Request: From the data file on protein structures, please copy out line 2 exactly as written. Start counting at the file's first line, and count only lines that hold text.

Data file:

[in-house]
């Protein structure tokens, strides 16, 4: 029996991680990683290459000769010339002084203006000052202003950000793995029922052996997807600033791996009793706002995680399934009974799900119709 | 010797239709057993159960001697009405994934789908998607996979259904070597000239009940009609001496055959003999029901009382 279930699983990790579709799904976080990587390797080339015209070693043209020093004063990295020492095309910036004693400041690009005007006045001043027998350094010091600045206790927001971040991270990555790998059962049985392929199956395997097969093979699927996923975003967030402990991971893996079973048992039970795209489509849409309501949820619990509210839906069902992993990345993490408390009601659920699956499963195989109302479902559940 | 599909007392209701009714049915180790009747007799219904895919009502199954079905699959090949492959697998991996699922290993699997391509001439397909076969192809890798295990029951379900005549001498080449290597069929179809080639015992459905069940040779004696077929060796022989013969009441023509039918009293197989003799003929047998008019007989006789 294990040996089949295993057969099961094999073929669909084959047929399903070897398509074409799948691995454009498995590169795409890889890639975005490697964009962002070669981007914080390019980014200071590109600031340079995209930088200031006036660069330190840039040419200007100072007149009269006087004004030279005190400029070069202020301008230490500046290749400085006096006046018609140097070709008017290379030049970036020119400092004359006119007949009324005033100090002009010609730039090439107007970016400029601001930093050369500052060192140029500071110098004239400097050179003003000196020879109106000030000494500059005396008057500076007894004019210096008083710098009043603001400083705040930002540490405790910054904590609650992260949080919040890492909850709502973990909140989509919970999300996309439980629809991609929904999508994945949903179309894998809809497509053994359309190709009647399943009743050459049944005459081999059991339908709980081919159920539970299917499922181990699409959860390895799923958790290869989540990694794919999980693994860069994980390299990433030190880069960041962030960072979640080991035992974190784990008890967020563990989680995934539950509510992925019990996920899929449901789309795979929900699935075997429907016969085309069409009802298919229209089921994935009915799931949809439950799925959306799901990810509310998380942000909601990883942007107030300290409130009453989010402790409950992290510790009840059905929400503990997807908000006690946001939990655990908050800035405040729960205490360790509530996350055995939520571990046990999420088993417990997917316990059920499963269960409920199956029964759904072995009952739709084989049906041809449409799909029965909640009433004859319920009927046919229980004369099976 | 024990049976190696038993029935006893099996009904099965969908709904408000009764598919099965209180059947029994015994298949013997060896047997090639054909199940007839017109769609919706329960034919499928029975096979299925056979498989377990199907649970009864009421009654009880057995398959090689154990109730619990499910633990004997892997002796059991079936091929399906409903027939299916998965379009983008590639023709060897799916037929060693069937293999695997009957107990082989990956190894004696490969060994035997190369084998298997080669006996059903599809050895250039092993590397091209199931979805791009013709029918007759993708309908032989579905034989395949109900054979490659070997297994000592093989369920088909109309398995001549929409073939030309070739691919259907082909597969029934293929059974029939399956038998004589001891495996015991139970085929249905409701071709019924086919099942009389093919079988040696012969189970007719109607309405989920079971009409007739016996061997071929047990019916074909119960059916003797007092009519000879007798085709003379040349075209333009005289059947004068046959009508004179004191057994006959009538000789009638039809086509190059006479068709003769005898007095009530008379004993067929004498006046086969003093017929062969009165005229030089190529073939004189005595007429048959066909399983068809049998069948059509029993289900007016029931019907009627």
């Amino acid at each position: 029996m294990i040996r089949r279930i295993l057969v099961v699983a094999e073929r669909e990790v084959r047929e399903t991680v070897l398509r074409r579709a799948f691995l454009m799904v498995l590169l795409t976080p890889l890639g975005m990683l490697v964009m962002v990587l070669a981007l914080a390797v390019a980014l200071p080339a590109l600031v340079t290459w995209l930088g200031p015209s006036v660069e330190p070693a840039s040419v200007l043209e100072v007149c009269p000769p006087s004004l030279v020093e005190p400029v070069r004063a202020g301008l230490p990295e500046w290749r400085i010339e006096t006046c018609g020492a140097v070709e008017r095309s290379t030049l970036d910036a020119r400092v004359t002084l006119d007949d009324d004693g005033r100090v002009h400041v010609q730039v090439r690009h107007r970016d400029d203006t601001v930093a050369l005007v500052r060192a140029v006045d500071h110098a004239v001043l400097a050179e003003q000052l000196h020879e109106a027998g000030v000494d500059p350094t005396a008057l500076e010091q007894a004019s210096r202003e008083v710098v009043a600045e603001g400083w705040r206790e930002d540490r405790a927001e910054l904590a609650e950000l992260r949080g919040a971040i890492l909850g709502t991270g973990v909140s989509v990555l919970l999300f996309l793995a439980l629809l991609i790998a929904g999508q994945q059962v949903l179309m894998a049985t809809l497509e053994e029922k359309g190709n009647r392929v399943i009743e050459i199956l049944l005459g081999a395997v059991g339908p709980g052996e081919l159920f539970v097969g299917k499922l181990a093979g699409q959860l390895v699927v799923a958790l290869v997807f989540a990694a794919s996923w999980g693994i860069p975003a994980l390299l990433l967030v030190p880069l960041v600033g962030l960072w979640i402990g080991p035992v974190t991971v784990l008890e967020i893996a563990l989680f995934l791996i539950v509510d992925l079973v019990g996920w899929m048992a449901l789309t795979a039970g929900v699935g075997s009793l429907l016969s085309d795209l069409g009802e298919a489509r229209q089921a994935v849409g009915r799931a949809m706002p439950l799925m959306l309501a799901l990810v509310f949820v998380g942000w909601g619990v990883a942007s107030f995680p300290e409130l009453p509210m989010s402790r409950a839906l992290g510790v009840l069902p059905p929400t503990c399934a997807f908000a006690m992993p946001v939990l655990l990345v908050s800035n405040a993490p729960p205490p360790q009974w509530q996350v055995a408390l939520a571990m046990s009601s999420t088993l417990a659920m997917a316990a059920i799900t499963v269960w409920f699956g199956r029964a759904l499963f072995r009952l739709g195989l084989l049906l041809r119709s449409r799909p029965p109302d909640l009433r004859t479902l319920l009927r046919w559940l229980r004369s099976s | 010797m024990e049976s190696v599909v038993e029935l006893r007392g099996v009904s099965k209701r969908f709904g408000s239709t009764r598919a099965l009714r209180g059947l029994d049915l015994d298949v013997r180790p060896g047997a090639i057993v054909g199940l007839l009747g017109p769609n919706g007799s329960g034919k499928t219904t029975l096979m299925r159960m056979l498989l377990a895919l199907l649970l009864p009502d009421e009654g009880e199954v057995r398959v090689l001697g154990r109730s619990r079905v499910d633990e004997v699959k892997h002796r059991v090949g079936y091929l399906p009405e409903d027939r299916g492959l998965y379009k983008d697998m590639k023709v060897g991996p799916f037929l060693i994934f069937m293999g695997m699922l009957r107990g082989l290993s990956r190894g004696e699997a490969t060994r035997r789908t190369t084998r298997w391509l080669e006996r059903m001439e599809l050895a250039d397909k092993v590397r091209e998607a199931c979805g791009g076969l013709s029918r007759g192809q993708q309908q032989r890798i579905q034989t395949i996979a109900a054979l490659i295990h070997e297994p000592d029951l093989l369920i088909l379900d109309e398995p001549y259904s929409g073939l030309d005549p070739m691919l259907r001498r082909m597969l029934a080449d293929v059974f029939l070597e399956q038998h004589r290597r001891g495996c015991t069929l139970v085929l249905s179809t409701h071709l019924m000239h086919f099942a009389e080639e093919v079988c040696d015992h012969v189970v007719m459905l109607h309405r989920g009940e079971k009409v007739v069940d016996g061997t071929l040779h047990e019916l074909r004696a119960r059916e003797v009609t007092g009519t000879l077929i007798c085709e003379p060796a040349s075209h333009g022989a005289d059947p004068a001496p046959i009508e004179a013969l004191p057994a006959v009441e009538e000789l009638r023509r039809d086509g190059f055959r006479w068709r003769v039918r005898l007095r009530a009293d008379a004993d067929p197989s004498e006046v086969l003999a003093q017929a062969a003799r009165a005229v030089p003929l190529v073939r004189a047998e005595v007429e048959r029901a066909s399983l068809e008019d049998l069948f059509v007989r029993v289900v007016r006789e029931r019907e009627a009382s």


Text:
């Protein structure tokens, strides 16, 4: 029996991680990683290459000769010339002084203006000052202003950000793995029922052996997807600033791996009793706002995680399934009974799900119709 | 010797239709057993159960001697009405994934789908998607996979259904070597000239009940009609001496055959003999029901009382 279930699983990790579709799904976080990587390797080339015209070693043209020093004063990295020492095309910036004693400041690009005007006045001043027998350094010091600045206790927001971040991270990555790998059962049985392929199956395997097969093979699927996923975003967030402990991971893996079973048992039970795209489509849409309501949820619990509210839906069902992993990345993490408390009601659920699956499963195989109302479902559940 | 599909007392209701009714049915180790009747007799219904895919009502199954079905699959090949492959697998991996699922290993699997391509001439397909076969192809890798295990029951379900005549001498080449290597069929179809080639015992459905069940040779004696077929060796022989013969009441023509039918009293197989003799003929047998008019007989006789 294990040996089949295993057969099961094999073929669909084959047929399903070897398509074409799948691995454009498995590169795409890889890639975005490697964009962002070669981007914080390019980014200071590109600031340079995209930088200031006036660069330190840039040419200007100072007149009269006087004004030279005190400029070069202020301008230490500046290749400085006096006046018609140097070709008017290379030049970036020119400092004359006119007949009324005033100090002009010609730039090439107007970016400029601001930093050369500052060192140029500071110098004239400097050179003003000196020879109106000030000494500059005396008057500076007894004019210096008083710098009043603001400083705040930002540490405790910054904590609650992260949080919040890492909850709502973990909140989509919970999300996309439980629809991609929904999508994945949903179309894998809809497509053994359309190709009647399943009743050459049944005459081999059991339908709980081919159920539970299917499922181990699409959860390895799923958790290869989540990694794919999980693994860069994980390299990433030190880069960041962030960072979640080991035992974190784990008890967020563990989680995934539950509510992925019990996920899929449901789309795979929900699935075997429907016969085309069409009802298919229209089921994935009915799931949809439950799925959306799901990810509310998380942000909601990883942007107030300290409130009453989010402790409950992290510790009840059905929400503990997807908000006690946001939990655990908050800035405040729960205490360790509530996350055995939520571990046990999420088993417990997917316990059920499963269960409920199956029964759904072995009952739709084989049906041809449409799909029965909640009433004859319920009927046919229980004369099976 | 024990049976190696038993029935006893099996009904099965969908709904408000009764598919099965209180059947029994015994298949013997060896047997090639054909199940007839017109769609919706329960034919499928029975096979299925056979498989377990199907649970009864009421009654009880057995398959090689154990109730619990499910633990004997892997002796059991079936091929399906409903027939299916998965379009983008590639023709060897799916037929060693069937293999695997009957107990082989990956190894004696490969060994035997190369084998298997080669006996059903599809050895250039092993590397091209199931979805791009013709029918007759993708309908032989579905034989395949109900054979490659070997297994000592093989369920088909109309398995001549929409073939030309070739691919259907082909597969029934293929059974029939399956038998004589001891495996015991139970085929249905409701071709019924086919099942009389093919079988040696012969189970007719109607309405989920079971009409007739016996061997071929047990019916074909119960059916003797007092009519000879007798085709003379040349075209333009005289059947004068046959009508004179004191057994006959009538000789009638039809086509190059006479068709003769005898007095009530008379004993067929004498006046086969003093017929062969009165005229030089190529073939004189005595007429048959066909399983068809049998069948059509029993289900007016029931019907009627």